Since September 2022, when deflationary policy started to show up in the balance of payments, the central bank has only created 3.9 percent inflation according to the widely watched Colombo Consumer Price Index.

However, analysts have warned that in the past, deeply flawed operational frameworks involving multiple and contradictory anchors have tended to trip up when private credit recovered when rates are cut claiming inflation is low.

Sri Lanka also does not have a penalty rate for standing facilities, unlike countries with tighter operational frameworks, which are less prone to crises. (Colombo/Apr14/2024)

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Sri Lanka eyes on speedy debt resolution at IMF/WB Spring Meetings: State Finmin

ECONOMYNEXT – Sri Lanka is looking forward to have discussions for a speedy debt resolution and restore debt sustainability at the Spring Meetings of the International Monetary Fund (IMF) and World Bank (WB) starting on Monday (15) in Washington, State Finance Minister Shehan Semasinghe said.

Minister Semasinghe is leading the Sri Lankas delegation for this year’s IMF/WB Spring Meetings that includes Central Bank Governor Nandalal Weerasinghe and Treasury Secretary Mahinda Siriwardana.

The island nation expects to conclude the debt restructuring negotiation with its private creditors and sovereign bond holders and formalize the already agreed deal with bilateral creditors by end of the first half of this year, government sources have told EconomyNext.

Sri Lanka also expects to receive the third tranche of the IMF by mid this year after the completion of the second review of a $3 billion loan program last month.

“We expect fruitful engagements that will pave the way for unlocking the next tranche of essential funding and a speedy debt resolution which will enhance economic stability, confidence, sustainable growth, restore debt sustainability and ultimately, improving the welfare of every Sri Lankan citizen,” the Minister said in his X (Twitter) platform.

“Sri Lanka’s journey to its current state of stability and progress is due to the invaluable support provided by the IMF, World Bank and international partners during the most severe economic crisis we faced since 2022. “

“As we navigate the complexities of global economic challenges, we will engage closely with the IMF and aim to contribute to broader international economic cooperation with our partners.”

“Through dialogue, partnership, and concerted efforts, we are confident that we will achieve brighter economic future for Sri Lanka,” Semasinghe said.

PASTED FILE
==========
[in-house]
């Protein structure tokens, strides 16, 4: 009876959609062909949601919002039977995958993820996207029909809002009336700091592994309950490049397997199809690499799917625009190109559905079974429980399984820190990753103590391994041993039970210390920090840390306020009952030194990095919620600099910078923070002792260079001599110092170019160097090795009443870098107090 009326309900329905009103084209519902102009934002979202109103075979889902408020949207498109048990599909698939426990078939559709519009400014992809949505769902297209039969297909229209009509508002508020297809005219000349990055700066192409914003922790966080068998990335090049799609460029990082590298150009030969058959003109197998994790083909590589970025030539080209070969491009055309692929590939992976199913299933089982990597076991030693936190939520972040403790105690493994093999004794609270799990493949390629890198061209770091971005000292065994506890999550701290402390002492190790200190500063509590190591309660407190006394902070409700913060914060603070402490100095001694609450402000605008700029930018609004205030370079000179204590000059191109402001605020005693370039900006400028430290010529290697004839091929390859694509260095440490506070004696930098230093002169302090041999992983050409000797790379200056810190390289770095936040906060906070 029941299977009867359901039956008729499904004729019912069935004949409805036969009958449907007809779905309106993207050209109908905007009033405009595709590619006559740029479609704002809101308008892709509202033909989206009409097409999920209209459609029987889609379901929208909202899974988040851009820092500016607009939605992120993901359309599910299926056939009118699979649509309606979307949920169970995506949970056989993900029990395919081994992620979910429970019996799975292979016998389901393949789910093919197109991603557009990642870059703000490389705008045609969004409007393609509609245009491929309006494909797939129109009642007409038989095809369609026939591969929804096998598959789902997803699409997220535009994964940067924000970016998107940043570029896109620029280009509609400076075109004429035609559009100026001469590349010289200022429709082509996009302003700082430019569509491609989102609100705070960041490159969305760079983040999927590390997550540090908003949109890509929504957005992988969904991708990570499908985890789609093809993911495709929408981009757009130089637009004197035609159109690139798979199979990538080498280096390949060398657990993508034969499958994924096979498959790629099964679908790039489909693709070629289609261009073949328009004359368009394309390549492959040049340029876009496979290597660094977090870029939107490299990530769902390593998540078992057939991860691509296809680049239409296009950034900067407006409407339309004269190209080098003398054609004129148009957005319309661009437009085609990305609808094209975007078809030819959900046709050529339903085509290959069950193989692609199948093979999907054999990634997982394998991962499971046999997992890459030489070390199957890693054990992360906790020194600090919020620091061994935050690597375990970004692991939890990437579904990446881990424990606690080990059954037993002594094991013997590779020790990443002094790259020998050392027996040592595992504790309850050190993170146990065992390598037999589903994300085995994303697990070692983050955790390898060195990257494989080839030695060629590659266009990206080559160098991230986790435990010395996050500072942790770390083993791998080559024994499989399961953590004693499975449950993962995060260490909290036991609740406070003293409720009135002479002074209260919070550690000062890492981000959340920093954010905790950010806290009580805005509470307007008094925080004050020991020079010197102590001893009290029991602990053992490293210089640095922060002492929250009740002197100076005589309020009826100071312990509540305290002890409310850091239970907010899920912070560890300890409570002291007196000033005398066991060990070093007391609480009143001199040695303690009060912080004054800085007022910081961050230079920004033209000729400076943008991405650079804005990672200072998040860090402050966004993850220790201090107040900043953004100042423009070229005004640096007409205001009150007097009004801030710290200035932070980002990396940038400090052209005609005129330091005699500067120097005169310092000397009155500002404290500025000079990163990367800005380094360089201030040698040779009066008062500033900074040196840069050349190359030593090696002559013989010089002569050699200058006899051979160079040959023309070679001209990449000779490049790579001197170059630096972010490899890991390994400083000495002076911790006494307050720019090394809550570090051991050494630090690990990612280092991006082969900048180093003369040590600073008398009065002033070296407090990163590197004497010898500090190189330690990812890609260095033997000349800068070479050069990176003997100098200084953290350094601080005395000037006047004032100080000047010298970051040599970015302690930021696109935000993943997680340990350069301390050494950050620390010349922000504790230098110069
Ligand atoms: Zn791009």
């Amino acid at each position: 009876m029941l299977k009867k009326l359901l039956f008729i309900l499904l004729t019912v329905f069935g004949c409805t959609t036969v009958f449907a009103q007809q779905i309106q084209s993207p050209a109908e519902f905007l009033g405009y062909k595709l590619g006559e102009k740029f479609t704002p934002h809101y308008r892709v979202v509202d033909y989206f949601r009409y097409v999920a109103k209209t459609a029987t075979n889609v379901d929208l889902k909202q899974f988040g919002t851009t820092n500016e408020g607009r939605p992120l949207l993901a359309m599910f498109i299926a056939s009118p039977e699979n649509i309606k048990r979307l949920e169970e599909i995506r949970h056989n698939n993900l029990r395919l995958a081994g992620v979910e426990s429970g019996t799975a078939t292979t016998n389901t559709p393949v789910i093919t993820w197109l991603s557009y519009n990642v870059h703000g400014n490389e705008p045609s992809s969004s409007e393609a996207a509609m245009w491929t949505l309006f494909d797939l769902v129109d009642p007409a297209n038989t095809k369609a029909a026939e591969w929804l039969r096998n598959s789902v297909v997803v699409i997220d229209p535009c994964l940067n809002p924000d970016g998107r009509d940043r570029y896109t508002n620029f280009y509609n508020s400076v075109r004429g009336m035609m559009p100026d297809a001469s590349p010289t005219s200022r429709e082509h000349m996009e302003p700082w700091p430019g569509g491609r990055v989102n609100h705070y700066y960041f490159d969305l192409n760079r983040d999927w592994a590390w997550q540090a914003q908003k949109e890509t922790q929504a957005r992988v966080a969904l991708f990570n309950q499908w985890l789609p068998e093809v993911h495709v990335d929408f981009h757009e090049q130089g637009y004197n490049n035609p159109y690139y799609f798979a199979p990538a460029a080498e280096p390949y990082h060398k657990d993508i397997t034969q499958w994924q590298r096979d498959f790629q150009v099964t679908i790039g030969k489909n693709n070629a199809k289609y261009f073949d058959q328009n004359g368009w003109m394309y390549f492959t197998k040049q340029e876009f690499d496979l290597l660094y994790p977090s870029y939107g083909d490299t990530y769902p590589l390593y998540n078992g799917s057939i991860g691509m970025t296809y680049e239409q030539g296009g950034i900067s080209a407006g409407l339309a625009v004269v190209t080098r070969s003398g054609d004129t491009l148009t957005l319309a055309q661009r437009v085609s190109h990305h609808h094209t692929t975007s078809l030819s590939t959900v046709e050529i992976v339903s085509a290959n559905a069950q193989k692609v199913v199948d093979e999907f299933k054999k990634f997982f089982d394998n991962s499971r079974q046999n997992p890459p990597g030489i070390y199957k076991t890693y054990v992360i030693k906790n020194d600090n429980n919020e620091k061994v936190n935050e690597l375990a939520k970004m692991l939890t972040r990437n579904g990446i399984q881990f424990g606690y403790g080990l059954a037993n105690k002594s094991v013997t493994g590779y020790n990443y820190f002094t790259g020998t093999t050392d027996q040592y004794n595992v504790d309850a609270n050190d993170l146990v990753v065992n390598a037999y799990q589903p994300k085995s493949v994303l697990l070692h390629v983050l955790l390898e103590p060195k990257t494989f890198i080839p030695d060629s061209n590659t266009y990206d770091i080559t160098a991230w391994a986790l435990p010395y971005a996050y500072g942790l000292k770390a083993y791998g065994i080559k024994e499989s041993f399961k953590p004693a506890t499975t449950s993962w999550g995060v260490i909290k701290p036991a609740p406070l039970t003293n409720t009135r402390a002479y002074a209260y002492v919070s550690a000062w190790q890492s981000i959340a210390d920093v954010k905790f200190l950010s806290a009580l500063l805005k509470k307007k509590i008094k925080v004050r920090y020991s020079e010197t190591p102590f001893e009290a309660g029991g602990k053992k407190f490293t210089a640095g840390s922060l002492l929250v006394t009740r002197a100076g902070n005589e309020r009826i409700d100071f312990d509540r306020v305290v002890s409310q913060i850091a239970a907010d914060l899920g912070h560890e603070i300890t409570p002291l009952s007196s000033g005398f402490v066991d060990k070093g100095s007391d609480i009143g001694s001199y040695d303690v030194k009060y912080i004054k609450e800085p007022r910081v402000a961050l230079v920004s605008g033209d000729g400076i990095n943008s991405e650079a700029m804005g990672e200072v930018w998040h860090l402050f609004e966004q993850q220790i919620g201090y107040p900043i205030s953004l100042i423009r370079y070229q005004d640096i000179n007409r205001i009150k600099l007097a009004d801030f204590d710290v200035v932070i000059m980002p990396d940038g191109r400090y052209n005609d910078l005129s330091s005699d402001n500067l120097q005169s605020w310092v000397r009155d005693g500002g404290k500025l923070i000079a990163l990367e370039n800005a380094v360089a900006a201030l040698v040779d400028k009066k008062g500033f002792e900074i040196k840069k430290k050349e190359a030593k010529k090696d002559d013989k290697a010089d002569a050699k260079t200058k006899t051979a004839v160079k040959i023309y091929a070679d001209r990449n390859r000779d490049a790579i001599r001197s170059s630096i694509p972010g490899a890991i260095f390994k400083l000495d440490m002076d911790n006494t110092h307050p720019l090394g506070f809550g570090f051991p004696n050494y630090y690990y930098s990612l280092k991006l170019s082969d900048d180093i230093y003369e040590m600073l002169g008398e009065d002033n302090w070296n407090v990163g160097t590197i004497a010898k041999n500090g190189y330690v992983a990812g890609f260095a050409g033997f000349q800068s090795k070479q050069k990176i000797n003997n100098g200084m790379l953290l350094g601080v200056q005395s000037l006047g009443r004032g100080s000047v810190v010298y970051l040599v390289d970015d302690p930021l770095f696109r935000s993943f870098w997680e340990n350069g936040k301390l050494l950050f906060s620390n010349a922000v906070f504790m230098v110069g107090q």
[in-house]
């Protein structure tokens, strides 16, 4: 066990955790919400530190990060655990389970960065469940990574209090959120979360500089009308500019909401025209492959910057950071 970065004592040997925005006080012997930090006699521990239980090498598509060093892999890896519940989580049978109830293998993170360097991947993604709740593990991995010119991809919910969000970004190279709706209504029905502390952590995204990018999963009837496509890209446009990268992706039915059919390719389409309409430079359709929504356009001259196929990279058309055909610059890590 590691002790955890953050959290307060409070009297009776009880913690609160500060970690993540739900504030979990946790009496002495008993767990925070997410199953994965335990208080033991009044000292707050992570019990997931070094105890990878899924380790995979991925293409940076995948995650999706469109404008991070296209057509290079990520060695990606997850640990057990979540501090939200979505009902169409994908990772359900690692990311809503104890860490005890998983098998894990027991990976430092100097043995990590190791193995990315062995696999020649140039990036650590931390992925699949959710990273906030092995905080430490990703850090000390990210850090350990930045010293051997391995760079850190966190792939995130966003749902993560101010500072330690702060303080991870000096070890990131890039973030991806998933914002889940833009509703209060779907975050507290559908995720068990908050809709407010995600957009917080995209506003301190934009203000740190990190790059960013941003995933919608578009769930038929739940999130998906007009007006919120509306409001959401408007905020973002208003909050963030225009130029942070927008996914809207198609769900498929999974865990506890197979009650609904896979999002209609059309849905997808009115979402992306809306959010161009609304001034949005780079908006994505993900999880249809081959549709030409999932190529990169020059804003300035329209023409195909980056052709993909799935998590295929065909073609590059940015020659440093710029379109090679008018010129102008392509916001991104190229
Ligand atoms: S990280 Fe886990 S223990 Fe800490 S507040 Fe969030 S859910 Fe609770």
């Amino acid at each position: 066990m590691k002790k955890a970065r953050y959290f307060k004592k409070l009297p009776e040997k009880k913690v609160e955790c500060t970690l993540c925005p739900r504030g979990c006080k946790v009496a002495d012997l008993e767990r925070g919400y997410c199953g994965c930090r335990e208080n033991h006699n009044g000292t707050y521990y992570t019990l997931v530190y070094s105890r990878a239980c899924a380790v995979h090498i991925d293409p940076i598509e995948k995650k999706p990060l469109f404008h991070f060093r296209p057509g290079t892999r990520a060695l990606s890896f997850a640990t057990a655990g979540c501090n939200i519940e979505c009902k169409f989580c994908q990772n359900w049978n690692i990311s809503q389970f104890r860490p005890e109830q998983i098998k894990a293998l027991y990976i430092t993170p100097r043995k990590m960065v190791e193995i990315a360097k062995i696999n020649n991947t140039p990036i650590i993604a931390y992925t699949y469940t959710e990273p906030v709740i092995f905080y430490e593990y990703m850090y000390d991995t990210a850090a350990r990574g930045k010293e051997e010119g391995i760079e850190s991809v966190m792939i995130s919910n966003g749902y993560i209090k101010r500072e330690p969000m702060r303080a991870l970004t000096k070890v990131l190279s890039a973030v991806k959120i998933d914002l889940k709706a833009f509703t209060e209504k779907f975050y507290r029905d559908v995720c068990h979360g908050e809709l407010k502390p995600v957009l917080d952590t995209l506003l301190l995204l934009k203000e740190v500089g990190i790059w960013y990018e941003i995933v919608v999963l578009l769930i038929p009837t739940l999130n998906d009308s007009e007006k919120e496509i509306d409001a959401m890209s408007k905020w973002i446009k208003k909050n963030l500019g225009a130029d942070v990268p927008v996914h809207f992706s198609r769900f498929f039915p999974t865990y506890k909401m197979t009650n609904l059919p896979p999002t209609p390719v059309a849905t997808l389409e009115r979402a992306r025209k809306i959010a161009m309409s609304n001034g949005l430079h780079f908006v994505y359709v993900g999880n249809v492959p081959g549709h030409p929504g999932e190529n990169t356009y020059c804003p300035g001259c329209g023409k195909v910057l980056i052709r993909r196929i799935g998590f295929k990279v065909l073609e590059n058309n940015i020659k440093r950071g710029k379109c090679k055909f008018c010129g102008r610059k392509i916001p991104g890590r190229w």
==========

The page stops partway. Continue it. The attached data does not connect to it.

The Monday’s Spring Meetings come as President Ranil Wickremesinghe government is facing a presidential election after long delayed local government and provincial polls.

Some government officials have said there could be likely slippages in the IMF targets during the election period as majority of Sri Lankans feel their struggling has risen due the implementation of IMF conditions including increased taxes.

The government has already started to relax some of the tough conditions it has maintained to boost the state revenue amid an increase in the tax revenue.

However, President Wickremesinghe has vowed to continue the IMF-led reforms as they are citing they are the only solution to come out of the current unprecedented economic crisis. (Colombo/April 14/2024)

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LGBTQIA+ Rights: Europe and South Asia See Similar Discriminatory Practices

ECONOMYNEXT – The rights and protections of the LGBTQIA+ community have been fraught with challenges and continue to be so, despite the many gains achieved in recent years.

Nor are those handful of rights universally applied, a recent discussion which looked at the European and South Asian perspectives on same-sex rights and unions revealed. Most developed nations have introduced protections for those identifying as LGBTQIA+, and a view from a distant lens paints a picture of tolerance. Yet, a closer look at the European arena throws up the many gaps that are evident in the application of the law.

In the so-called conservative South Asian nations, changes to legislation are slow to be implemented. That may come as a surprise, for, contrary to popular belief, same-sex relationships were culturally acceptable in the South Asian region and is not a Western concept points out Ruhaan Joshi, a Public Policy Practitioner from India.

Society’s view on same-sex relationships dimmed with the imposition of Western values and the criminalisation of such relationships with the advent of colonial rule.

While the LGBTQIA+ communities in South Asian countries currently battle to have same-sex relationships decriminalised and their unions legally accepted, the irony is that countries that first made such relationships punishable by law have moved on to be more welcoming, though some discriminatory practices continue.

Joshi was part of a discussion themed ‘On Being Queer and LGBTQIA+ in South Asia and Europe, held in Germany on April 9 this year. The discussion which included the release of two papers which examined the rights and protections of the LGBTQIA+ community in Europe and South Asia, respectively, was organised by the Friedrich Naumann Foundation for Freedom.